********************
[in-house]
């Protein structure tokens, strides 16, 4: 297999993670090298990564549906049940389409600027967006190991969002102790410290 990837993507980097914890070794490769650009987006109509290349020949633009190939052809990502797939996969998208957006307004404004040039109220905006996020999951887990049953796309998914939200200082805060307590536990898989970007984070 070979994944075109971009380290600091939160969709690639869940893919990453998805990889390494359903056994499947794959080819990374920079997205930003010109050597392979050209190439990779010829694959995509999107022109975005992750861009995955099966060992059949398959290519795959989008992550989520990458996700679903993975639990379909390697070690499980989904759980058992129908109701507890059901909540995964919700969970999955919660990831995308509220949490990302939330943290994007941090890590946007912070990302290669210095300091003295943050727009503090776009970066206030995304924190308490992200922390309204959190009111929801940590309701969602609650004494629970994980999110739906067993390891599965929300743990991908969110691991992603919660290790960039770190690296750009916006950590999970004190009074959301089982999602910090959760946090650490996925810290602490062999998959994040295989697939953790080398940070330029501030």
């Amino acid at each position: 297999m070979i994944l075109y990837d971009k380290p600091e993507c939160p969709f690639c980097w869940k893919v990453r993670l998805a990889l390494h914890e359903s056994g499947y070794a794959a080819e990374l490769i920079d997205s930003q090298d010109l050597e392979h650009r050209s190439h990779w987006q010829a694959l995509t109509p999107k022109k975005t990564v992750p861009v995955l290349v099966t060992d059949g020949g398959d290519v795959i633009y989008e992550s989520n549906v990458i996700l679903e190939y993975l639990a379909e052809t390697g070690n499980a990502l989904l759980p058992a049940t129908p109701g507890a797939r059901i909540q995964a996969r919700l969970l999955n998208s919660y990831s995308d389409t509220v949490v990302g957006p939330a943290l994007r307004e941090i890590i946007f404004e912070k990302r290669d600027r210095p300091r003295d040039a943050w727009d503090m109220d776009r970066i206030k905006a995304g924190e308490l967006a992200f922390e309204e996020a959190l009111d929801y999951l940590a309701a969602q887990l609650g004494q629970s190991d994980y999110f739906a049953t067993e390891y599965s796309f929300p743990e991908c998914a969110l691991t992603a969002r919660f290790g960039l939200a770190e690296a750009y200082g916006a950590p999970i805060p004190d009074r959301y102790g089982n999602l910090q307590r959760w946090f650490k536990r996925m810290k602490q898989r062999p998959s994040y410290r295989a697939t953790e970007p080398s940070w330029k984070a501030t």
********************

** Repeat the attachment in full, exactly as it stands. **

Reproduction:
[in-house]
């Protein structure tokens, strides 16, 4: 297999993670090298990564549906049940389409600027967006190991969002102790410290 990837993507980097914890070794490769650009987006109509290349020949633009190939052809990502797939996969998208957006307004404004040039109220905006996020999951887990049953796309998914939200200082805060307590536990898989970007984070 070979994944075109971009380290600091939160969709690639869940893919990453998805990889390494359903056994499947794959080819990374920079997205930003010109050597392979050209190439990779010829694959995509999107022109975005992750861009995955099966060992059949398959290519795959989008992550989520990458996700679903993975639990379909390697070690499980989904759980058992129908109701507890059901909540995964919700969970999955919660990831995308509220949490990302939330943290994007941090890590946007912070990302290669210095300091003295943050727009503090776009970066206030995304924190308490992200922390309204959190009111929801940590309701969602609650004494629970994980999110739906067993390891599965929300743990991908969110691991992603919660290790960039770190690296750009916006950590999970004190009074959301089982999602910090959760946090650490996925810290602490062999998959994040295989697939953790080398940070330029501030």
């Amino acid at each position: 297999m070979i994944l075109y990837d971009k380290p600091e993507c939160p969709f690639c980097w869940k893919v990453r993670l998805a990889l390494h914890e359903s056994g499947y070794a794959a080819e990374l490769i920079d997205s930003q090298d010109l050597e392979h650009r050209s190439h990779w987006q010829a694959l995509t109509p999107k022109k975005t990564v992750p861009v995955l290349v099966t060992d059949g020949g398959d290519v795959i633009y989008e992550s989520n549906v990458i996700l679903e190939y993975l639990a379909e052809t390697g070690n499980a990502l989904l759980p058992a049940t129908p109701g507890a797939r059901i909540q995964a996969r919700l969970l999955n998208s919660y990831s995308d389409t509220v949490v990302g957006p939330a943290l994007r307004e941090i890590i946007f404004e912070k990302r290669d600027r210095p300091r003295d040039a943050w727009d503090m109220d776009r970066i206030k905006a995304g924190e308490l967006a992200f922390e309204e996020a959190l009111d929801y999951l940590a309701a969602q887990l609650g004494q629970s190991d994980y999110f739906a049953t067993e390891y599965s796309f929300p743990e991908c998914a969110l691991t992603a969002r919660f290790g960039l939200a770190e690296a750009y200082g916006a950590p999970i805060p004190d009074r959301y102790g089982n999602l910090q307590r959760w946090f650490k536990r996925m810290k602490q898989r062999p998959s994040y410290r295989a697939t953790e970007p080398s940070w330029k984070a501030t």